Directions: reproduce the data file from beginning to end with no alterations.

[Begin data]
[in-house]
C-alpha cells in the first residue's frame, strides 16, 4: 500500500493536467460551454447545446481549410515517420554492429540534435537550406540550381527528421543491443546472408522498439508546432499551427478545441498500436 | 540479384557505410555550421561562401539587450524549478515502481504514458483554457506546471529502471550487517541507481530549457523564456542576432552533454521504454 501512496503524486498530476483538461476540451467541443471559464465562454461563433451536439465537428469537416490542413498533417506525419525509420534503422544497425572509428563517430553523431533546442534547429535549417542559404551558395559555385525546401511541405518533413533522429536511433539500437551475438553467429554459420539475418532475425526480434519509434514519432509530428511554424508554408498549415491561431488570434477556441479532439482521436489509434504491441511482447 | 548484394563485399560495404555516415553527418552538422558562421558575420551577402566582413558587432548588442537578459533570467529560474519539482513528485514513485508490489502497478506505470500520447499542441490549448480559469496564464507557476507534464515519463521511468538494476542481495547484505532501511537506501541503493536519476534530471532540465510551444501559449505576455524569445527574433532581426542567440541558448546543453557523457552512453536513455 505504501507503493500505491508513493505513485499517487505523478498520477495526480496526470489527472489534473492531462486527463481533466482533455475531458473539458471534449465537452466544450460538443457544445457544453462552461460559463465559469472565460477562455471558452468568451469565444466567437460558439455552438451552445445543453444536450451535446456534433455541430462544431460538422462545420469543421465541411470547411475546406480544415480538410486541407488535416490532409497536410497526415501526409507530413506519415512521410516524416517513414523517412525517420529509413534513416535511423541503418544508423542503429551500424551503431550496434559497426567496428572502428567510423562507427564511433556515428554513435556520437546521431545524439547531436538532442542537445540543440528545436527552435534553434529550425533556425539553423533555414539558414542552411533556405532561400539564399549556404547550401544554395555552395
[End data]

[in-house]
C-alpha cells in the first residue's frame, strides 16, 4: 500500500493536467460551454447545446481549410515517420554492429540534435537550406540550381527528421543491443546472408522498439508546432499551427478545441498500436 | 540479384557505410555550421561562401539587450524549478515502481504514458483554457506546471529502471550487517541507481530549457523564456542576432552533454521504454 501512496503524486498530476483538461476540451467541443471559464465562454461563433451536439465537428469537416490542413498533417506525419525509420534503422544497425572509428563517430553523431533546442534547429535549417542559404551558395559555385525546401511541405518533413533522429536511433539500437551475438553467429554459420539475418532475425526480434519509434514519432509530428511554424508554408498549415491561431488570434477556441479532439482521436489509434504491441511482447 | 548484394563485399560495404555516415553527418552538422558562421558575420551577402566582413558587432548588442537578459533570467529560474519539482513528485514513485508490489502497478506505470500520447499542441490549448480559469496564464507557476507534464515519463521511468538494476542481495547484505532501511537506501541503493536519476534530471532540465510551444501559449505576455524569445527574433532581426542567440541558448546543453557523457552512453536513455 505504501507503493500505491508513493505513485499517487505523478498520477495526480496526470489527472489534473492531462486527463481533466482533455475531458473539458471534449465537452466544450460538443457544445457544453462552461460559463465559469472565460477562455471558452468568451469565444466567437460558439455552438451552445445543453444536450451535446456534433455541430462544431460538422462545420469543421465541411470547411475546406480544415480538410486541407488535416490532409497536410497526415501526409507530413506519415512521410516524416517513414523517412525517420529509413534513416535511423541503418544508423542503429551500424551503431550496434559497426567496428572502428567510423562507427564511433556515428554513435556520437546521431545524439547531436538532442542537445540543440528545436527552435534553434529550425533556425539553423533555414539558414542552411533556405532561400539564399549556404547550401544554395555552395